These thoughts are inspired by a courageous article by Rabbi Aryeh Ben David of Ayeka as well as by the weekly Parsha, Sh’lach we read several weeks ago. I strongly recommend reading this excellent article before continuing with my offering.
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There is so much to say……
One important message we learn from the incident of the spies is the price we pay for meek and fearful leadership. The men charged to scout the land are explicitly labeled רָאשֵׁי בְנֵי־יִשְׂרָאֵל, Roshei B’nei Yisrael, heads of the Jewish people. Achieving their positions of leadership during the period Israel was enslaved in Egypt, they radically underestimate the capabilities of the Jewish people. They assume our inadequacy and, by focusing on their perception of our inability to operate at any more than a minimal level, cause us to lose our self-confidence, our faith in God, our faith in ourselves. (Although I really don’t want to tackle politics, does this sound familiar to our current situation in Israel?) Only two of these men, Yehoshua and Calev, exhibit the bravery and boldness to lead and to inspire us to the greatness which is within our grasp.
With too few exceptions, much of today’s traditional rabbinic leadership runs on fear, insecurity and cowardice or else out of political megalomania and greed and we both need and deserve much more. Yes, there are some real leaders out there, rabbis who both challenge and inspire. But as the recent Chief Rabbi election demonstrates, all too painfully, there is a strong self-propagation/preservation momentum embedded in those with power, regardless of how their policies effect those they are supposed to serve, and all too often the courageous rabbis are banished to various fringes.
Democracy, which I do believe is the best system of governance yet evolved, presents special challenges. A disturbing trend, recently popularized in American politics, is “leading from behind” which really means extensive polling and then trying to deliver whatever is popular, i.e. whatever will keep current leaders in power. But another, perhaps much more accurate description, contains the words “pandering”, “cynicism” and “cowardice”. Too many rabbis today view their job largely as marketing, attempting to attract Shabbat attendance (not to mention enthusiastic financial support) by tailoring “Judaism” to what they think will be popular. Often (mostly in non-traditional settings) that takes the form of editing out “offensive” passages in our liturgy and Torah, based on what is deemed “correct” or “palatable”–and usually this is done by people who seem unaware of any but the most superficial, literal facet of their/our tradition (in other words, by people who whatever their other qualifications might be, lack a central qualification of the rabbinate, deep knowledge of Torah!). On the other end of the spectrum, this pandering consists of adding baseless chumrot, stringencies, flattering their followers with the illusion of piety, at the same time demonstrating their own ignorance of basic Torah principles such as דְּרָכֶיהָ דַרְכֵי נֹעַם, Darcheha Darchei Noam, Her paths are routes of/to pleasantness (liturgy for returning the Sefer Torah to the Ark), and וּבָחַרְתָּ בַּחַיִּים, U’bacharta B’Chayim, and choose life (Devorim 30:19).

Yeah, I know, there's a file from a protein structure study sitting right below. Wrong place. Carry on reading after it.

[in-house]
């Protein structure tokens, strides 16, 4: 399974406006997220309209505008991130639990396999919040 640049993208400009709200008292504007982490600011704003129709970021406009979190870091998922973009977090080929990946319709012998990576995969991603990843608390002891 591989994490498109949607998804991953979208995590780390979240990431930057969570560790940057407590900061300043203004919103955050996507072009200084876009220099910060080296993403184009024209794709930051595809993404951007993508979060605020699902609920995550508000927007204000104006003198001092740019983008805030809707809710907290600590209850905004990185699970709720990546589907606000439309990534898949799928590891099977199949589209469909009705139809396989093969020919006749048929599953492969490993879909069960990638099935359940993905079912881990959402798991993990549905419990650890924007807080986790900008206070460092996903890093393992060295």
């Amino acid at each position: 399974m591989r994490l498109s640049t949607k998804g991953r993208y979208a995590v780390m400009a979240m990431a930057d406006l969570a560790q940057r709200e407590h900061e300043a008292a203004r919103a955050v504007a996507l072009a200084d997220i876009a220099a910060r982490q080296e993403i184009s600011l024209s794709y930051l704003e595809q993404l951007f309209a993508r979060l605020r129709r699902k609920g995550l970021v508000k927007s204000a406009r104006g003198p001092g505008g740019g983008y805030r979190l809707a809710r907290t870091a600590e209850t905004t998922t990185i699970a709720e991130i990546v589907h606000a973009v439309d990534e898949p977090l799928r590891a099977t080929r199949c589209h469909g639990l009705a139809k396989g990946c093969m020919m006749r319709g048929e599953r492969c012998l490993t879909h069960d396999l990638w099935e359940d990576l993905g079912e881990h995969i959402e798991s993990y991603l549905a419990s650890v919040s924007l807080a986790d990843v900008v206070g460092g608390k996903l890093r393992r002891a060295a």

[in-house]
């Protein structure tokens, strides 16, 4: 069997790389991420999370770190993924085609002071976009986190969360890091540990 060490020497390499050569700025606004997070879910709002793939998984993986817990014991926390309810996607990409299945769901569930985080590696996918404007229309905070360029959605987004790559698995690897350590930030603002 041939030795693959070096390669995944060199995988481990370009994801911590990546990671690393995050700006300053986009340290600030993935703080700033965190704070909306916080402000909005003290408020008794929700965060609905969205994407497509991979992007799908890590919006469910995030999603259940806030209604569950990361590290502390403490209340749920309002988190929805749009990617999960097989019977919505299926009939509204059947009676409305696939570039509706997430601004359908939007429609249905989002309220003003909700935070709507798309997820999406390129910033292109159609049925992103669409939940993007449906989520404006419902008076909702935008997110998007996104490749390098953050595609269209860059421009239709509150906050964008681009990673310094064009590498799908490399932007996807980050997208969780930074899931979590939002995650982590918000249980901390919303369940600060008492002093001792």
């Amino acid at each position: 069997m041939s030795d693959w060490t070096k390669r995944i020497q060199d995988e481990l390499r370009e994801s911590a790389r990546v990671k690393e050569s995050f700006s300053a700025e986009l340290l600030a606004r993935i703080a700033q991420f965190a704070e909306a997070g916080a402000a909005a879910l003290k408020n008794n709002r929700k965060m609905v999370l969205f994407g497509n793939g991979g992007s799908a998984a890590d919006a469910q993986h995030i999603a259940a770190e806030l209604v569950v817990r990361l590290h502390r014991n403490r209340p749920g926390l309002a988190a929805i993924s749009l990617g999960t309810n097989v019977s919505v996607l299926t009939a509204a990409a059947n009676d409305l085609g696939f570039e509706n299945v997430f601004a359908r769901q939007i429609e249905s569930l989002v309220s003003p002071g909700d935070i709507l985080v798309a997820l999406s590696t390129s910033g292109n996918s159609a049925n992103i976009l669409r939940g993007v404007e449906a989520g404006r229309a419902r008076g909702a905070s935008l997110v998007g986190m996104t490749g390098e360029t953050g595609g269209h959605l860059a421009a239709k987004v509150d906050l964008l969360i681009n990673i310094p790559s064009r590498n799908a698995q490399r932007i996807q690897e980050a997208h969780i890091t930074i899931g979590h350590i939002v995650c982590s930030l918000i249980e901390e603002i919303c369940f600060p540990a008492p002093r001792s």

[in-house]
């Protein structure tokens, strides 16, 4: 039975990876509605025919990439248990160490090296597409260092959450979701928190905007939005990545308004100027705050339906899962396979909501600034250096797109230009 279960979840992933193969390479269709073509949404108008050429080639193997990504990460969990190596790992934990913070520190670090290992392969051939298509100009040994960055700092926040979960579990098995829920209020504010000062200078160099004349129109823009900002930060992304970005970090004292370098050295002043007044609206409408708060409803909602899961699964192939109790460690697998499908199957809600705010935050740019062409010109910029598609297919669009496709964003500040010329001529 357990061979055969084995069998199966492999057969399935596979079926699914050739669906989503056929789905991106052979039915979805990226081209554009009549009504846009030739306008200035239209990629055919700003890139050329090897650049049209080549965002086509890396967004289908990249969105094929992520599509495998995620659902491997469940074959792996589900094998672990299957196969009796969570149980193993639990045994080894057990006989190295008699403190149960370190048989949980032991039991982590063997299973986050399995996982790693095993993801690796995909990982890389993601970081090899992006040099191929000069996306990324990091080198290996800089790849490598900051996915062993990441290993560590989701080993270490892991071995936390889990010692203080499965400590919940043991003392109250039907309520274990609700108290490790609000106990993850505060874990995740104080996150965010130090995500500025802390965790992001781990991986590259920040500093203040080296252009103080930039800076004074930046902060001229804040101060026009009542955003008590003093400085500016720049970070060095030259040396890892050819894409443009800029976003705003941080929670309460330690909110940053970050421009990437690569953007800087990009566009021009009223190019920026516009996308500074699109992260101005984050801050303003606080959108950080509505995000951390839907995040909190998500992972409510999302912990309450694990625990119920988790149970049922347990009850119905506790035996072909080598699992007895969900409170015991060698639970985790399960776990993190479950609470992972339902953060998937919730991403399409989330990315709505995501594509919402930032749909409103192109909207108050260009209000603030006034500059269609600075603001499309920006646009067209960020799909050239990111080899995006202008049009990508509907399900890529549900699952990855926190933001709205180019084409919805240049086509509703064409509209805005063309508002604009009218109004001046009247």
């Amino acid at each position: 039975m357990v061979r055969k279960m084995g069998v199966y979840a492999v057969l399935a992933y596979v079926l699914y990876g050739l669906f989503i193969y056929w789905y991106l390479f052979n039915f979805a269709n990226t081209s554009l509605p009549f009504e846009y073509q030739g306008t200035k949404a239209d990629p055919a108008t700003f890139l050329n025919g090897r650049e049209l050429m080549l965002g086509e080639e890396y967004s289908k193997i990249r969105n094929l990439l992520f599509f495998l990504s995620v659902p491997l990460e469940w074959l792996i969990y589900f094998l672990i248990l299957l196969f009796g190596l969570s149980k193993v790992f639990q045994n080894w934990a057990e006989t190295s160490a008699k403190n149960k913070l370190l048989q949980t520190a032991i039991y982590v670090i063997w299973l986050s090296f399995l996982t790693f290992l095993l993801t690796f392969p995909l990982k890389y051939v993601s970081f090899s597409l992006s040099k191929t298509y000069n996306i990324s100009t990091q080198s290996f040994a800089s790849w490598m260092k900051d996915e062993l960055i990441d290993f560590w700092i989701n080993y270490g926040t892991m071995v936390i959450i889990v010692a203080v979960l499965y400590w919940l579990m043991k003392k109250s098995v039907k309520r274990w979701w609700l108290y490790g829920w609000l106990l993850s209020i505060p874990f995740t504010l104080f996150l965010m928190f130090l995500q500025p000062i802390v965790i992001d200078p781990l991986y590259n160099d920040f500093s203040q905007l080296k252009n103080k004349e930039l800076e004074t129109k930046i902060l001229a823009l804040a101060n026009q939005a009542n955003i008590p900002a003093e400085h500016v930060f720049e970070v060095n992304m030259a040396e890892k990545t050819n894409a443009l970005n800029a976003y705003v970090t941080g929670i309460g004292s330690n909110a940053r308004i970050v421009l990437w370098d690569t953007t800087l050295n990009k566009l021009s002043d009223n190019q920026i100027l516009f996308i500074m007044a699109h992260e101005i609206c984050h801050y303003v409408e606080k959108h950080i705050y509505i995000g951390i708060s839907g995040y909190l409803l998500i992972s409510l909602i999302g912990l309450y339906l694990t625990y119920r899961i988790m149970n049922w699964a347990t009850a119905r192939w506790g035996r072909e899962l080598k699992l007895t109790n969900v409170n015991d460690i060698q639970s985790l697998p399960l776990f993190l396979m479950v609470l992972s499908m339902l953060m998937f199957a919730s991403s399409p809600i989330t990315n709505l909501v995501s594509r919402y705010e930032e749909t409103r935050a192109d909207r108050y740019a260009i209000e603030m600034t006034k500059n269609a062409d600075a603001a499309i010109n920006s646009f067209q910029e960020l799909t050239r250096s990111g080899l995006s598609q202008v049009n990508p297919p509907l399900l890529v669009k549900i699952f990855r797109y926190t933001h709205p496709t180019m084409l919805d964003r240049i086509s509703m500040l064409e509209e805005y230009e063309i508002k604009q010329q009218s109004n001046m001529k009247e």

We’re taught from a number of sources that each generation produces “Thirty-six hidden Tzaddikim (saintly individuals). Unfortunately, not every generation merits even one of these Tzaddikim becoming visible and public. I fear that our generation has become one of those bereft of true leadership. On the other hand, we’re also taught in the well-known tractate, Avot (2:5), ובִמְקוֹם שֶׁאֵין אֲנָשִׁים, הִשְׁתַּדֵּל לִהְיוֹת אִישׁ, Ub’makom Sh’Eyn Anashim, Hishtadel L’h’yot Ish, And in a place where there are no men (grown-ups?), strive to become a man. We need to search out our potential leaders, remembering that they’re likely far from public view, and then encourage/nurture them to “come out”, to teach us how to fulfill the deep truths of the Torah in our day (and not how it was done in totally different circumstances!). Of course, we can see our present lack of real leadership as God’s mandate to each of us to develop the “leader” within each of us, but the sad fact is that given the analogous hiddenness of Torah wisdom in our generation, we’re severely limited to just how much any of us can develop.
As Rabbi Ben David wrote, “the time has come for more”. We need more.